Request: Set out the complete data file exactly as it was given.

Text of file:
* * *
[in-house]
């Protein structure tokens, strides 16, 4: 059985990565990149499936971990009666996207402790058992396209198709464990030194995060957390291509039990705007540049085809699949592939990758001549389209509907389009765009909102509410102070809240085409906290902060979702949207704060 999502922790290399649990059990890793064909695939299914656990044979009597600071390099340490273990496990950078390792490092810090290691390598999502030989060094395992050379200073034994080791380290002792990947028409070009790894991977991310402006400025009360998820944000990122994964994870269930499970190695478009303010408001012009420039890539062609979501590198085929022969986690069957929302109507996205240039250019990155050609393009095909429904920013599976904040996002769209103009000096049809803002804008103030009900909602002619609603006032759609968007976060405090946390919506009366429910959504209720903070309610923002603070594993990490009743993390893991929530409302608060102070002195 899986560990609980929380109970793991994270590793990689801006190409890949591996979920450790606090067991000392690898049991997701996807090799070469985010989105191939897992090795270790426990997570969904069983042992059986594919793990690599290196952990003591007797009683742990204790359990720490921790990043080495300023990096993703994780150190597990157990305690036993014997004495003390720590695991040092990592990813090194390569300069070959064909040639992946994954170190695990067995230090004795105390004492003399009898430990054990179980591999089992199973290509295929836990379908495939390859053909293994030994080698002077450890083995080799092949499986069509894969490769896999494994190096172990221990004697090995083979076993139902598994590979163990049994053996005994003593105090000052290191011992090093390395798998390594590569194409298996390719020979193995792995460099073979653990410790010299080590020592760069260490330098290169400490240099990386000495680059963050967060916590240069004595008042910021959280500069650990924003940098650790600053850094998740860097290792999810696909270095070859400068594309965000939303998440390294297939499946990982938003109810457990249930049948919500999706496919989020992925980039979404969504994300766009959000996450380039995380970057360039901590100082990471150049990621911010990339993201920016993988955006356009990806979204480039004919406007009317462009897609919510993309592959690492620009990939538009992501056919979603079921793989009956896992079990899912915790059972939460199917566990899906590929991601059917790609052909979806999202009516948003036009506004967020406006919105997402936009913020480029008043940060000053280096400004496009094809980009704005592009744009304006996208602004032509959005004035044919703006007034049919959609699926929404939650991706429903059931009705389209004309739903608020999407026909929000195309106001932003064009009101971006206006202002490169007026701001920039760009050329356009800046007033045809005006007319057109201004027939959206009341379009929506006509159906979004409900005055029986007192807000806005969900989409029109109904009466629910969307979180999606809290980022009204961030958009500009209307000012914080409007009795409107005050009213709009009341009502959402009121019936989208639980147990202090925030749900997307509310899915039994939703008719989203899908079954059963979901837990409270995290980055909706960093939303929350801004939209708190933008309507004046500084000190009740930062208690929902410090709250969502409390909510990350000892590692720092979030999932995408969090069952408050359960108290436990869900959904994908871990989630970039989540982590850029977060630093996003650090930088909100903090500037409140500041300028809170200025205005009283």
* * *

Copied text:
[in-house]
């Protein structure tokens, strides 16, 4: 059985990565990149499936971990009666996207402790058992396209198709464990030194995060957390291509039990705007540049085809699949592939990758001549389209509907389009765009909102509410102070809240085409906290902060979702949207704060 999502922790290399649990059990890793064909695939299914656990044979009597600071390099340490273990496990950078390792490092810090290691390598999502030989060094395992050379200073034994080791380290002792990947028409070009790894991977991310402006400025009360998820944000990122994964994870269930499970190695478009303010408001012009420039890539062609979501590198085929022969986690069957929302109507996205240039250019990155050609393009095909429904920013599976904040996002769209103009000096049809803002804008103030009900909602002619609603006032759609968007976060405090946390919506009366429910959504209720903070309610923002603070594993990490009743993390893991929530409302608060102070002195 899986560990609980929380109970793991994270590793990689801006190409890949591996979920450790606090067991000392690898049991997701996807090799070469985010989105191939897992090795270790426990997570969904069983042992059986594919793990690599290196952990003591007797009683742990204790359990720490921790990043080495300023990096993703994780150190597990157990305690036993014997004495003390720590695991040092990592990813090194390569300069070959064909040639992946994954170190695990067995230090004795105390004492003399009898430990054990179980591999089992199973290509295929836990379908495939390859053909293994030994080698002077450890083995080799092949499986069509894969490769896999494994190096172990221990004697090995083979076993139902598994590979163990049994053996005994003593105090000052290191011992090093390395798998390594590569194409298996390719020979193995792995460099073979653990410790010299080590020592760069260490330098290169400490240099990386000495680059963050967060916590240069004595008042910021959280500069650990924003940098650790600053850094998740860097290792999810696909270095070859400068594309965000939303998440390294297939499946990982938003109810457990249930049948919500999706496919989020992925980039979404969504994300766009959000996450380039995380970057360039901590100082990471150049990621911010990339993201920016993988955006356009990806979204480039004919406007009317462009897609919510993309592959690492620009990939538009992501056919979603079921793989009956896992079990899912915790059972939460199917566990899906590929991601059917790609052909979806999202009516948003036009506004967020406006919105997402936009913020480029008043940060000053280096400004496009094809980009704005592009744009304006996208602004032509959005004035044919703006007034049919959609699926929404939650991706429903059931009705389209004309739903608020999407026909929000195309106001932003064009009101971006206006202002490169007026701001920039760009050329356009800046007033045809005006007319057109201004027939959206009341379009929506006509159906979004409900005055029986007192807000806005969900989409029109109904009466629910969307979180999606809290980022009204961030958009500009209307000012914080409007009795409107005050009213709009009341009502959402009121019936989208639980147990202090925030749900997307509310899915039994939703008719989203899908079954059963979901837990409270995290980055909706960093939303929350801004939209708190933008309507004046500084000190009740930062208690929902410090709250969502409390909510990350000892590692720092979030999932995408969090069952408050359960108290436990869900959904994908871990989630970039989540982590850029977060630093996003650090930088909100903090500037409140500041300028809170200025205005009283």